Friday, July 16, 2021

Panopticon

Friday, July 16, 2021

It’s startling at first, but when you hear it every time you go out you get used to it soon enough. That’s how I felt when I first heard announcements routinely broadcasted from loudspeakers installed in our barangay. The announcements are usually about keeping people safe and maintaining order in the neighborhood. One would hear things like:“Yun pong pickup na may plate number alpha-lima-sierra 3-7-6 sa may Nueve de Pebrero, pakiabante po. Paalala lamang, nasa Mabuhay Lane po tayo, bawal tumambay.” and two minutes later: “Yung babaeng nakapula sa tapat ng Jesus First building, pakisuot po ang face mask at face shield.” 

I was taking a walk when I first heard such announcements. I looked around and wondered: how do they know what exactly is going on in the streets, at each corner of the neighborhood? Do they have CCTVs affixed to every electric post in the city? How can that omniscient being see everything at the same time? What if that voice calls me out for something, anything? What is going on? This is taking surveillance to a whole new alarming level. 

The entire thing reminded me of a particular lecture in graduate school many years ago. The subject was Soc Sci 180: Epistemological Issues in the Social Sciences and the professor was discussing Michel Foucault’s 1975 book Discipline and Punish: The Birth of the Prison and modern forms of punishment. That was when I first heard of the panopticon, an architectural design for prisons invented by Samuel Bentham.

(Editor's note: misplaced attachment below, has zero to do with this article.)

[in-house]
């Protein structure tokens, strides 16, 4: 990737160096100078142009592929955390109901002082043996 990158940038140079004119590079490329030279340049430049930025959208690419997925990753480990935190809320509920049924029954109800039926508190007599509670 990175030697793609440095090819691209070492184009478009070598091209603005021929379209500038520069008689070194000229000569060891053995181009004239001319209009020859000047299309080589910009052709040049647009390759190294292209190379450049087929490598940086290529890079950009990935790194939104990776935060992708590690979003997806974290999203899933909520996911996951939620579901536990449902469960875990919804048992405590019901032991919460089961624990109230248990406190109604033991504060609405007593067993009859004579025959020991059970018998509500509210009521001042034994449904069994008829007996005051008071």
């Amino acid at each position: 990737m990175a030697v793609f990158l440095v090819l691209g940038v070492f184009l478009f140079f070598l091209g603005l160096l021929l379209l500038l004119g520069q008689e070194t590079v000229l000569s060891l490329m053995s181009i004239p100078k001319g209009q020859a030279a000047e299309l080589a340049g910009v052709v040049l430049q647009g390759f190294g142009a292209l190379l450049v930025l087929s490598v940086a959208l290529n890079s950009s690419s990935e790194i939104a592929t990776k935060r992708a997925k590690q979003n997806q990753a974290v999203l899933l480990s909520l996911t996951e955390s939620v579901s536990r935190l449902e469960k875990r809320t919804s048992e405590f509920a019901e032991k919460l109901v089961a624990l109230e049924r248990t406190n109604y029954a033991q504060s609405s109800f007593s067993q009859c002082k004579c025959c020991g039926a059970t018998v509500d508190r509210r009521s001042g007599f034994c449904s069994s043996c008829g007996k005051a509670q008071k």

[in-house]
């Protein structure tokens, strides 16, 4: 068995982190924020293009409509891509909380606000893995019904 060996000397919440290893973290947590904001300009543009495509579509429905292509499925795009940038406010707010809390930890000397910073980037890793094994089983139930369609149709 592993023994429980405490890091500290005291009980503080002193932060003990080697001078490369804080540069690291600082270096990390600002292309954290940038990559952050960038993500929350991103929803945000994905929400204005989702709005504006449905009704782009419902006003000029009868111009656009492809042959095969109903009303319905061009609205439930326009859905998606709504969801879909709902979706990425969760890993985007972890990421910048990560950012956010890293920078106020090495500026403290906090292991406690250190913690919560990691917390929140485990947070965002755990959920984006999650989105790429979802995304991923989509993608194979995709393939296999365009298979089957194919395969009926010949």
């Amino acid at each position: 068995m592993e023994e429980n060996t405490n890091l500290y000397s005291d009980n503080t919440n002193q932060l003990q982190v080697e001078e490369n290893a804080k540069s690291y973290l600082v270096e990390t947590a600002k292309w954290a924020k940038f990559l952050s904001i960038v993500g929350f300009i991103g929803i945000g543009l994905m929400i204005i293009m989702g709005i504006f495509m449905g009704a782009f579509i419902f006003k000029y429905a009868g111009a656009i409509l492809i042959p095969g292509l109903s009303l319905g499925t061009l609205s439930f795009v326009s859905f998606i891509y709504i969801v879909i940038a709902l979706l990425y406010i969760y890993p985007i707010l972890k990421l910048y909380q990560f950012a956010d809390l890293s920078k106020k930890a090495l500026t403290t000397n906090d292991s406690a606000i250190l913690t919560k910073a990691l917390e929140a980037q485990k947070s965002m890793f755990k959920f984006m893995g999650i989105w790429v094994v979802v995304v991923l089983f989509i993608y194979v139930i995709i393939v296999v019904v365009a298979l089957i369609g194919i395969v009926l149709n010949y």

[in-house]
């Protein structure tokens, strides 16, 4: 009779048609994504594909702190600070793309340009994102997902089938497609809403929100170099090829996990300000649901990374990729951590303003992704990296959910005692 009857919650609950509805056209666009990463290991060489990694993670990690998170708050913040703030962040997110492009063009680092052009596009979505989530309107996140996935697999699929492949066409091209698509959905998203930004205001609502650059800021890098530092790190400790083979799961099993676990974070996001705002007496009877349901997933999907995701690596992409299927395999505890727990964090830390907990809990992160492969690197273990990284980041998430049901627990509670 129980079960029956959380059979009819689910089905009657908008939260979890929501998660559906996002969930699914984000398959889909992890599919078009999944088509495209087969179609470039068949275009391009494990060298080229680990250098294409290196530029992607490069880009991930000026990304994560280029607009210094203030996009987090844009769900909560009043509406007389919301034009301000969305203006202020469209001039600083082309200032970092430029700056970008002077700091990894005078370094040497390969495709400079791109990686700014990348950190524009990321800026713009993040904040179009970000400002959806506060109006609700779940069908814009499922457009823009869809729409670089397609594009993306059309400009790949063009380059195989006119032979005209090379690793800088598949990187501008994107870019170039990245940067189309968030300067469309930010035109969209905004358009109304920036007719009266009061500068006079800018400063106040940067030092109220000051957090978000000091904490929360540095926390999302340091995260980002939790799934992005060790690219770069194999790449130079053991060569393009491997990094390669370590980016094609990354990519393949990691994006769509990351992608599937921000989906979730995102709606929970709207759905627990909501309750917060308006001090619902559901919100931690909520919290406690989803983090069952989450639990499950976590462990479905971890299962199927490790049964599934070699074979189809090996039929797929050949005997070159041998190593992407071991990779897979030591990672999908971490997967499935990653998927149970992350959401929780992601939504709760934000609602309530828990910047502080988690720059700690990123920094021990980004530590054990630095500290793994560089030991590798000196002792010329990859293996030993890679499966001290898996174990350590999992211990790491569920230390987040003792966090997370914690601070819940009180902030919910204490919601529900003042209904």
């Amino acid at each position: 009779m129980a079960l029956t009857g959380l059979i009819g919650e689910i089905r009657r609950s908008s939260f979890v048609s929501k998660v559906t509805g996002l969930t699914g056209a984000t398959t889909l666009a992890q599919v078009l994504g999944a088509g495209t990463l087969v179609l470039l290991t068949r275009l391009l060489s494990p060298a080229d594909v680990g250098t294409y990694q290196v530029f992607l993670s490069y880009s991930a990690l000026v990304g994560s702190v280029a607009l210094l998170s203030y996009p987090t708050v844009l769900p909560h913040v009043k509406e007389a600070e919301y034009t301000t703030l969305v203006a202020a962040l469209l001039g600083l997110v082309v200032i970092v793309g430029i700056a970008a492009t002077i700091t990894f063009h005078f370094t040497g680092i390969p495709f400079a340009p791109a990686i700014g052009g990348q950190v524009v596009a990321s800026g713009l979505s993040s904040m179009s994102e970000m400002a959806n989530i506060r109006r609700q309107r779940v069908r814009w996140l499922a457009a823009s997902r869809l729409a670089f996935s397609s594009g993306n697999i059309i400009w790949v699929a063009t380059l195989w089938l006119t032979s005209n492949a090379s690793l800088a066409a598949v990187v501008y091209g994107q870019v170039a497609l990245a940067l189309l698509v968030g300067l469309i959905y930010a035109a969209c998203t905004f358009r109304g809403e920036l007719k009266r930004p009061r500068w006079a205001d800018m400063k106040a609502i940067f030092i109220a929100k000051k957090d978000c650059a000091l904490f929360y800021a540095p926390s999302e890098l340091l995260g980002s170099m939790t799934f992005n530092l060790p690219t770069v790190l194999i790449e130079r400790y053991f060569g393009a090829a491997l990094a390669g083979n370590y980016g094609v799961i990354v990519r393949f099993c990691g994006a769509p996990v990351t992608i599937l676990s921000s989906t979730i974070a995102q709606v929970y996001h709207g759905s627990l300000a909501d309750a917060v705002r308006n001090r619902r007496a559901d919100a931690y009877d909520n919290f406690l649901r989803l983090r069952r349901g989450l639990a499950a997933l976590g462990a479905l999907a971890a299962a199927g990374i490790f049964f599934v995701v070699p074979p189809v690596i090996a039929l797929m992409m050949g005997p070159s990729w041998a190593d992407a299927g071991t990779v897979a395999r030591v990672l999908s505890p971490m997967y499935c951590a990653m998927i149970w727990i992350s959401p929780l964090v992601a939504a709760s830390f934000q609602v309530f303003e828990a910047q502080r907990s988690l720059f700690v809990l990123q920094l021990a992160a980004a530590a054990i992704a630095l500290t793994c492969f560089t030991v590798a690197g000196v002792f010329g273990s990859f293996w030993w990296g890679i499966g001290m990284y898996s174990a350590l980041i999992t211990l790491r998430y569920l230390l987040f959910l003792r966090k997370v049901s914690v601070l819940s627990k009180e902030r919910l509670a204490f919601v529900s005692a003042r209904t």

The panopticon, which means “all seeing” in Greek, consists of a central tower surrounded by cells. The observer in the central tower can see each prisoner, but the prisoners in the cells can’t see the observer and they do not know when they are being observed. Foucault uses the panopticon as a metaphor of social control. He argues that because of the constant gaze of the observer, the prisoners learn to abide by the rules and police themselves. The prisoners simply internalize the norms and behave as if they are always being observed. Modern morality is the effect of the internalization of the “gaze.” The “gaze,” or the feeling of always being observed, puts pressure on individuals to self-regulate, to conform to norms and standards of behavior. 

Have we, members of the community, internalized that omnipresent gaze? Have we changed our ways because we feel that we are being watched and recorded by those ubiquitous CCTVs? Do we now conform to regulations for fear of being publicly called out by that godlike voice?

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